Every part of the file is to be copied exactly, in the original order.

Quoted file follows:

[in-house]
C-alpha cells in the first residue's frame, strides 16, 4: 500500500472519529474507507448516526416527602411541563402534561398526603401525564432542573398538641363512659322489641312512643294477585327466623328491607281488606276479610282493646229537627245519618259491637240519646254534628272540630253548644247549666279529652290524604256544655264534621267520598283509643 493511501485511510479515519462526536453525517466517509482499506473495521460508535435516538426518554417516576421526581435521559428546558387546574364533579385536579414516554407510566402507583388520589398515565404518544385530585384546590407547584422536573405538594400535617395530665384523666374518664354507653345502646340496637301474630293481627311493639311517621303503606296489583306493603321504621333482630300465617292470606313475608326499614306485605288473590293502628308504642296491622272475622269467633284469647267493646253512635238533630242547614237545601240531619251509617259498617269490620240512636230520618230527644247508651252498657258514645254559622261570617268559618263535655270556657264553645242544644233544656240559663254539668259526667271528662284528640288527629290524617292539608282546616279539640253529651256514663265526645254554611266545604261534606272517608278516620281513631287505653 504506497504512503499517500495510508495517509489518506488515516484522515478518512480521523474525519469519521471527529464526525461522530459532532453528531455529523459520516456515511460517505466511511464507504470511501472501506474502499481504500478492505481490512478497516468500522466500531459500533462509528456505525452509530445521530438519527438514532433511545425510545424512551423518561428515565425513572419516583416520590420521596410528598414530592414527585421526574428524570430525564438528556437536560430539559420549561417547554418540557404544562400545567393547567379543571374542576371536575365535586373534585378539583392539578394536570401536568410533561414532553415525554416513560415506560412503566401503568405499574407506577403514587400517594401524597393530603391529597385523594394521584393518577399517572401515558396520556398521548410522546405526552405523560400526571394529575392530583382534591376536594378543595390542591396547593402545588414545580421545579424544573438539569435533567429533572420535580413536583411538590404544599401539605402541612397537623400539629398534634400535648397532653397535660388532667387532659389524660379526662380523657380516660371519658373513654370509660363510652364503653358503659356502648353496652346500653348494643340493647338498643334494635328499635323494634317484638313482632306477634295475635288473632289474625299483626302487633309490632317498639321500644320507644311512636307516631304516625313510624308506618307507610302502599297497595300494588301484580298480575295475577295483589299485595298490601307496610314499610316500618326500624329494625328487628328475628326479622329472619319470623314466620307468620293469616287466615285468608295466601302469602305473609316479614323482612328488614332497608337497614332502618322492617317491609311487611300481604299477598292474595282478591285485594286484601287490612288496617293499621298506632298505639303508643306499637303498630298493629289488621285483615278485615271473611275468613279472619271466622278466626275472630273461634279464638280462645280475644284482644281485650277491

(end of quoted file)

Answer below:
[in-house]
C-alpha cells in the first residue's frame, strides 16, 4: 500500500472519529474507507448516526416527602411541563402534561398526603401525564432542573398538641363512659322489641312512643294477585327466623328491607281488606276479610282493646229537627245519618259491637240519646254534628272540630253548644247549666279529652290524604256544655264534621267520598283509643 493511501485511510479515519462526536453525517466517509482499506473495521460508535435516538426518554417516576421526581435521559428546558387546574364533579385536579414516554407510566402507583388520589398515565404518544385530585384546590407547584422536573405538594400535617395530665384523666374518664354507653345502646340496637301474630293481627311493639311517621303503606296489583306493603321504621333482630300465617292470606313475608326499614306485605288473590293502628308504642296491622272475622269467633284469647267493646253512635238533630242547614237545601240531619251509617259498617269490620240512636230520618230527644247508651252498657258514645254559622261570617268559618263535655270556657264553645242544644233544656240559663254539668259526667271528662284528640288527629290524617292539608282546616279539640253529651256514663265526645254554611266545604261534606272517608278516620281513631287505653 504506497504512503499517500495510508495517509489518506488515516484522515478518512480521523474525519469519521471527529464526525461522530459532532453528531455529523459520516456515511460517505466511511464507504470511501472501506474502499481504500478492505481490512478497516468500522466500531459500533462509528456505525452509530445521530438519527438514532433511545425510545424512551423518561428515565425513572419516583416520590420521596410528598414530592414527585421526574428524570430525564438528556437536560430539559420549561417547554418540557404544562400545567393547567379543571374542576371536575365535586373534585378539583392539578394536570401536568410533561414532553415525554416513560415506560412503566401503568405499574407506577403514587400517594401524597393530603391529597385523594394521584393518577399517572401515558396520556398521548410522546405526552405523560400526571394529575392530583382534591376536594378543595390542591396547593402545588414545580421545579424544573438539569435533567429533572420535580413536583411538590404544599401539605402541612397537623400539629398534634400535648397532653397535660388532667387532659389524660379526662380523657380516660371519658373513654370509660363510652364503653358503659356502648353496652346500653348494643340493647338498643334494635328499635323494634317484638313482632306477634295475635288473632289474625299483626302487633309490632317498639321500644320507644311512636307516631304516625313510624308506618307507610302502599297497595300494588301484580298480575295475577295483589299485595298490601307496610314499610316500618326500624329494625328487628328475628326479622329472619319470623314466620307468620293469616287466615285468608295466601302469602305473609316479614323482612328488614332497608337497614332502618322492617317491609311487611300481604299477598292474595282478591285485594286484601287490612288496617293499621298506632298505639303508643306499637303498630298493629289488621285483615278485615271473611275468613279472619271466622278466626275472630273461634279464638280462645280475644284482644281485650277491